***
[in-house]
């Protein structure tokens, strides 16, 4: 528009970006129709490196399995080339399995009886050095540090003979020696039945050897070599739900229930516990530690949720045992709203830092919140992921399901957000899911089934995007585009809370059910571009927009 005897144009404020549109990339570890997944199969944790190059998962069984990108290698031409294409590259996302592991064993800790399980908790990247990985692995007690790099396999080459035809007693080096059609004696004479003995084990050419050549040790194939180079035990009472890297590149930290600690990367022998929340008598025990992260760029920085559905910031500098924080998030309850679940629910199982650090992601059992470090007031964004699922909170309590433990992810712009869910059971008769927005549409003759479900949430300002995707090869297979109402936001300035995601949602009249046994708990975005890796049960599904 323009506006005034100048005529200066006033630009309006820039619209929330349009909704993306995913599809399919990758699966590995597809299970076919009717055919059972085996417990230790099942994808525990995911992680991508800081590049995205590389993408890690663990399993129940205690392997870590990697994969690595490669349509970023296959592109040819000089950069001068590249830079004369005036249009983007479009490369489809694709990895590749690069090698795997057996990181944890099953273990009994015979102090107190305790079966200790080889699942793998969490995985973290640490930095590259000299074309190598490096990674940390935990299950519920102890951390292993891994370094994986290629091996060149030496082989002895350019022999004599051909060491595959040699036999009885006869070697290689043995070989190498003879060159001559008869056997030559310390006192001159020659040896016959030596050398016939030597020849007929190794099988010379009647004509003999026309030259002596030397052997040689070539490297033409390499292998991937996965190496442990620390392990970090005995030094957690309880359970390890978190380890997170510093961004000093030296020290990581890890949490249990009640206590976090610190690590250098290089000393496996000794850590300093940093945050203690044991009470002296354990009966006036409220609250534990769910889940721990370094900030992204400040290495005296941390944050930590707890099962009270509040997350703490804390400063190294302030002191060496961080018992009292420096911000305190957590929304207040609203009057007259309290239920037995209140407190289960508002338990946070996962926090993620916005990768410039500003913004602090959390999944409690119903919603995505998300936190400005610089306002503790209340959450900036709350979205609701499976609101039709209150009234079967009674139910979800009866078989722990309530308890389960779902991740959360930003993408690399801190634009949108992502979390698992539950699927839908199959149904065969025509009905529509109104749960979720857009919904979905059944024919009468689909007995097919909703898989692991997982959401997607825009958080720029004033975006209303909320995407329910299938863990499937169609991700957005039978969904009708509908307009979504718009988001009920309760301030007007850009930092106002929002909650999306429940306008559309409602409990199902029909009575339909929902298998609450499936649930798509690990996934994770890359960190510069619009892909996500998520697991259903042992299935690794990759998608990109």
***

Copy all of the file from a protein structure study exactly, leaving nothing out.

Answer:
[in-house]
């Protein structure tokens, strides 16, 4: 528009970006129709490196399995080339399995009886050095540090003979020696039945050897070599739900229930516990530690949720045992709203830092919140992921399901957000899911089934995007585009809370059910571009927009 005897144009404020549109990339570890997944199969944790190059998962069984990108290698031409294409590259996302592991064993800790399980908790990247990985692995007690790099396999080459035809007693080096059609004696004479003995084990050419050549040790194939180079035990009472890297590149930290600690990367022998929340008598025990992260760029920085559905910031500098924080998030309850679940629910199982650090992601059992470090007031964004699922909170309590433990992810712009869910059971008769927005549409003759479900949430300002995707090869297979109402936001300035995601949602009249046994708990975005890796049960599904 323009506006005034100048005529200066006033630009309006820039619209929330349009909704993306995913599809399919990758699966590995597809299970076919009717055919059972085996417990230790099942994808525990995911992680991508800081590049995205590389993408890690663990399993129940205690392997870590990697994969690595490669349509970023296959592109040819000089950069001068590249830079004369005036249009983007479009490369489809694709990895590749690069090698795997057996990181944890099953273990009994015979102090107190305790079966200790080889699942793998969490995985973290640490930095590259000299074309190598490096990674940390935990299950519920102890951390292993891994370094994986290629091996060149030496082989002895350019022999004599051909060491595959040699036999009885006869070697290689043995070989190498003879060159001559008869056997030559310390006192001159020659040896016959030596050398016939030597020849007929190794099988010379009647004509003999026309030259002596030397052997040689070539490297033409390499292998991937996965190496442990620390392990970090005995030094957690309880359970390890978190380890997170510093961004000093030296020290990581890890949490249990009640206590976090610190690590250098290089000393496996000794850590300093940093945050203690044991009470002296354990009966006036409220609250534990769910889940721990370094900030992204400040290495005296941390944050930590707890099962009270509040997350703490804390400063190294302030002191060496961080018992009292420096911000305190957590929304207040609203009057007259309290239920037995209140407190289960508002338990946070996962926090993620916005990768410039500003913004602090959390999944409690119903919603995505998300936190400005610089306002503790209340959450900036709350979205609701499976609101039709209150009234079967009674139910979800009866078989722990309530308890389960779902991740959360930003993408690399801190634009949108992502979390698992539950699927839908199959149904065969025509009905529509109104749960979720857009919904979905059944024919009468689909007995097919909703898989692991997982959401997607825009958080720029004033975006209303909320995407329910299938863990499937169609991700957005039978969904009708509908307009979504718009988001009920309760301030007007850009930092106002929002909650999306429940306008559309409602409990199902029909009575339909929902298998609450499936649930798509690990996934994770890359960190510069619009892909996500998520697991259903042992299935690794990759998608990109």